Hey Michael, Real Blogs Buy Ads On Google When It Makes Sense To Do So

Michael Arrington of Tech Crunch just posted that Real Blogs Don’t Buy Ads On Google.  Michael, if they don’t they should.   It isn’t cheating to expand your reach and your subscriber base.  It isn’t cheating to make certain that the great articles you post don’t get read because your competitor has better SEO than you, or has been around longer herunterladen.

Don’t get me wrong, buying cheap traffic from china to run your Comscore up is bad form, but that is because of the lie that it creates to your investors herunterladen. Buying targeted traffic from Google is a perfectly legitimate audience building strategy.  Arrington says:

I know it doesn’t seem like much, but it’s kind of like finding out your favorite baseball player is taking steroids so he can keep playing long after his expiration date linux free download german 64 bit.

That’s not it at all.  It’s more like going to Adidas and saying if you help me with my shoes I could play better.  Juicing would be doing things with pop-under ads, and traffic bots herunterladen.

Social Media elitists like Arrington often talk about using SEO and SEM as cheating, but if New Media wants to be taken seriously it needs to do the things old media does, like focus on growth, and the bottom line.  Buying traffic from people searching “Technology News” makes sense for an Engadget that wants to be the site for Technology news, and has to compete with CNN and CNet, but also small sites that have no business ranking for “Technology News” like BetaNews, and Ghack.net herunterladen.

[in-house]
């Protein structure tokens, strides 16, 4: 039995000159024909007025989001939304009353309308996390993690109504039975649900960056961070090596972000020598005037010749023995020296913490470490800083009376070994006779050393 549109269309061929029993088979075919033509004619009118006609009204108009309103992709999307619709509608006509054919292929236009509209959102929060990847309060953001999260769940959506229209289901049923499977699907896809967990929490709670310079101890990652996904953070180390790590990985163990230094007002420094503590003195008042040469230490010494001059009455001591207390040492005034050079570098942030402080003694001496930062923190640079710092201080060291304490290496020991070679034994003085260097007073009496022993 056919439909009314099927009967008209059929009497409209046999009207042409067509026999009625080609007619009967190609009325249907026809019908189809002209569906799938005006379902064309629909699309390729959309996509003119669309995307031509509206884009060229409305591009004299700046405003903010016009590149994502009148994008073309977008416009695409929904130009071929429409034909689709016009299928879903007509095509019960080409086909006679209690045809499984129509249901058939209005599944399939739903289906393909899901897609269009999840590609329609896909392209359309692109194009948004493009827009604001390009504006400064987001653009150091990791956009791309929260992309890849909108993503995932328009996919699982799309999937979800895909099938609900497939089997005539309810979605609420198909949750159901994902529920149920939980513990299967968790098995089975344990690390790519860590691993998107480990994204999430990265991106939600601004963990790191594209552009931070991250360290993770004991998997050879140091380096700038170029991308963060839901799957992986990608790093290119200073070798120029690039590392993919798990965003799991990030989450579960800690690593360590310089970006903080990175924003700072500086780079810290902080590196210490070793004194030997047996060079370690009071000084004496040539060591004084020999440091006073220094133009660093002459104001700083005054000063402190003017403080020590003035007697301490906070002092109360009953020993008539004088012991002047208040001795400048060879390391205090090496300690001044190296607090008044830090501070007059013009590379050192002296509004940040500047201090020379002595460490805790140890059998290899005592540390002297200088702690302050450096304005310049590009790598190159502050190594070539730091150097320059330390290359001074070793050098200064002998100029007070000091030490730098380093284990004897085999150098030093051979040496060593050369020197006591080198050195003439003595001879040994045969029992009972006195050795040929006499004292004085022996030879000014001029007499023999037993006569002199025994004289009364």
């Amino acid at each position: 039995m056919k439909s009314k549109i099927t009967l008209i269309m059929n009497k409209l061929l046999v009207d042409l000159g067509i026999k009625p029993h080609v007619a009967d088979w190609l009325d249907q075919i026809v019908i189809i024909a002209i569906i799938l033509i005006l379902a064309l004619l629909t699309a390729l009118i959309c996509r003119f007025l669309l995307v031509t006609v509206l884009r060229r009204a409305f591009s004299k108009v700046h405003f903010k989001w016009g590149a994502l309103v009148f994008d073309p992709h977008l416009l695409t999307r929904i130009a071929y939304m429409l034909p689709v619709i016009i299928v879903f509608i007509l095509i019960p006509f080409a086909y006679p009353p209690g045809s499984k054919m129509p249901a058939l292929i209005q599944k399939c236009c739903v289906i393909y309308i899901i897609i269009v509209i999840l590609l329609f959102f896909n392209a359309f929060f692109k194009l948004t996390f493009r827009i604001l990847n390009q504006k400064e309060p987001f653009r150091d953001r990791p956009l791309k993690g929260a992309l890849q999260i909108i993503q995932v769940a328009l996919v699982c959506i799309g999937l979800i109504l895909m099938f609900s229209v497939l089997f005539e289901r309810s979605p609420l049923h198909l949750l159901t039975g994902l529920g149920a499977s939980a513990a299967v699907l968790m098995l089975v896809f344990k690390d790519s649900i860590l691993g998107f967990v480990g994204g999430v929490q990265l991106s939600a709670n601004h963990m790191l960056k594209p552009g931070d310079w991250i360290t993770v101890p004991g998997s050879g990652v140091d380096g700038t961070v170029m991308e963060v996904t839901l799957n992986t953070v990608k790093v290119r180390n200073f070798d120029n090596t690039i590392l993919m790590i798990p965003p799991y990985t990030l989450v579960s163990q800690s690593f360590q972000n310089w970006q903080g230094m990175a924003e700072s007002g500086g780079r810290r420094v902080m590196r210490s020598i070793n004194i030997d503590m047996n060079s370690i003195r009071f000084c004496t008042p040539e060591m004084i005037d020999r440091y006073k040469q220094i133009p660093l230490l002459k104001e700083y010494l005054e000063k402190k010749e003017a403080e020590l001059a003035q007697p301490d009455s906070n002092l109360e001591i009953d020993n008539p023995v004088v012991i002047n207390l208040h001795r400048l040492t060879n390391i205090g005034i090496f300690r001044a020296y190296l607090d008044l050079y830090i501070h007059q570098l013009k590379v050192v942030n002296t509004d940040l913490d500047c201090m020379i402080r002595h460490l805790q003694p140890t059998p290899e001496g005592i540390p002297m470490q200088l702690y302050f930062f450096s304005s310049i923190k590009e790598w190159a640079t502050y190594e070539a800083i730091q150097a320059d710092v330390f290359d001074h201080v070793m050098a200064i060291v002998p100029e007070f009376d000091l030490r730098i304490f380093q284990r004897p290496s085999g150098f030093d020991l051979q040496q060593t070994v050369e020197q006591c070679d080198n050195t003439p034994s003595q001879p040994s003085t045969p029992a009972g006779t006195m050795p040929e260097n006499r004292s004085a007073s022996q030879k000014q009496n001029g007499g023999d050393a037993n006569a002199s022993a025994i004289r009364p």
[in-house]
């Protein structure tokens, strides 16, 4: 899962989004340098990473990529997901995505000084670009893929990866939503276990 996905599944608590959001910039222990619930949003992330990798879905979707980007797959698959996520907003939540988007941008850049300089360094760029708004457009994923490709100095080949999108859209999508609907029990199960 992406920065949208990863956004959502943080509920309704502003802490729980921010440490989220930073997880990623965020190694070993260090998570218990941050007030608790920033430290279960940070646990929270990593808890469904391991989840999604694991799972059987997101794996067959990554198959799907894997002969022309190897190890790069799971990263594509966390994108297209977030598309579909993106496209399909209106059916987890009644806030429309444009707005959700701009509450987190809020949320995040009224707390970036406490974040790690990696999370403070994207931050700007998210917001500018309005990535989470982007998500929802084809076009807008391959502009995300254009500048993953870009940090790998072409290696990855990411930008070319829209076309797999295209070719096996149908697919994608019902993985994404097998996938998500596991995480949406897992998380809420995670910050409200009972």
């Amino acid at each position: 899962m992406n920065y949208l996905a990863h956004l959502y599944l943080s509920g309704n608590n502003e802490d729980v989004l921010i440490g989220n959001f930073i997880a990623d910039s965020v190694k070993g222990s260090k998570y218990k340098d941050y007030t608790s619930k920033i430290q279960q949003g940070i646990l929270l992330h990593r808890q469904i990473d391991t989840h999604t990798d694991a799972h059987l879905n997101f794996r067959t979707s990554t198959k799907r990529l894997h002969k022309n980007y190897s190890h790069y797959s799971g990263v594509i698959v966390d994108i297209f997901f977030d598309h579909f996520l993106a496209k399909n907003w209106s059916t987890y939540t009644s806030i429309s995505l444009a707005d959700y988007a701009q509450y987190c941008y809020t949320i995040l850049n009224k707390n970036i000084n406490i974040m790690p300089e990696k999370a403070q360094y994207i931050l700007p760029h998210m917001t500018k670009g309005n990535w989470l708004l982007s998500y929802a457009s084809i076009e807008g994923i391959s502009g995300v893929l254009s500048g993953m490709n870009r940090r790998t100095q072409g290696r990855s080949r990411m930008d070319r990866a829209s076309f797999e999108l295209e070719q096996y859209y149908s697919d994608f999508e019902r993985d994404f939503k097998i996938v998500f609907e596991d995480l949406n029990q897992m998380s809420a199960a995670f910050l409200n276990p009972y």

I find it difficult to believe that TechCrunch never spent money on advertising.  They may have never purchased Adwords clicks, but what really annoys me is that Arrington seems to have such a narrow view of how online growth happens.  There was a time when many of us bloggers, wrote for the love because there was no money in it, but that isn’t how the world works any more.  As recently as 2008 Arrington said:

…writing good content is only half the battle synology ds video herunterladen. You have to figure out the complex, dynamic web of politics between bloggers and mainstream media before you post to know where to get support. And you’ll need support in the form of links from other prominent bloggers spiele autorennen kostenlosen vollversion. An early push can take a post and make it a headline on TechMeme, which leads to page views and notice by sponsors. But since blogging is almost by definition a conversation between bloggers, fights tend to break out over emotional issues teamviewer 9 herunterladen. Cliques develop. Can you count on them to support you down the road?

So what is the difference between using social media, and relationships to give you that kick start, and using Search Engine Marketing?  Is there a difference between spending $500 to do networking at affiliate summit, and spending $500 with Google on Adwords?  How Michael is a blogger to know what the unspoken rules are?  Not every blog can start with the connections you had.  Would it be cheating if I bough paid placement on TecheMeme?  Where are these social rules, Michael samsung j3 mms?

It’s clear that Arrington and I have a difference of opinion on the matter, and as I own the SEO/SEM consulting firm BlackWaterOPs I am probably biased.  That being what it is, I think that as a blog you use what resources you have access to, and Google is an excellent one.  More people should invest in buying high quality traffic to promote their product, and if you are a blogger your product is your content bahn bill download.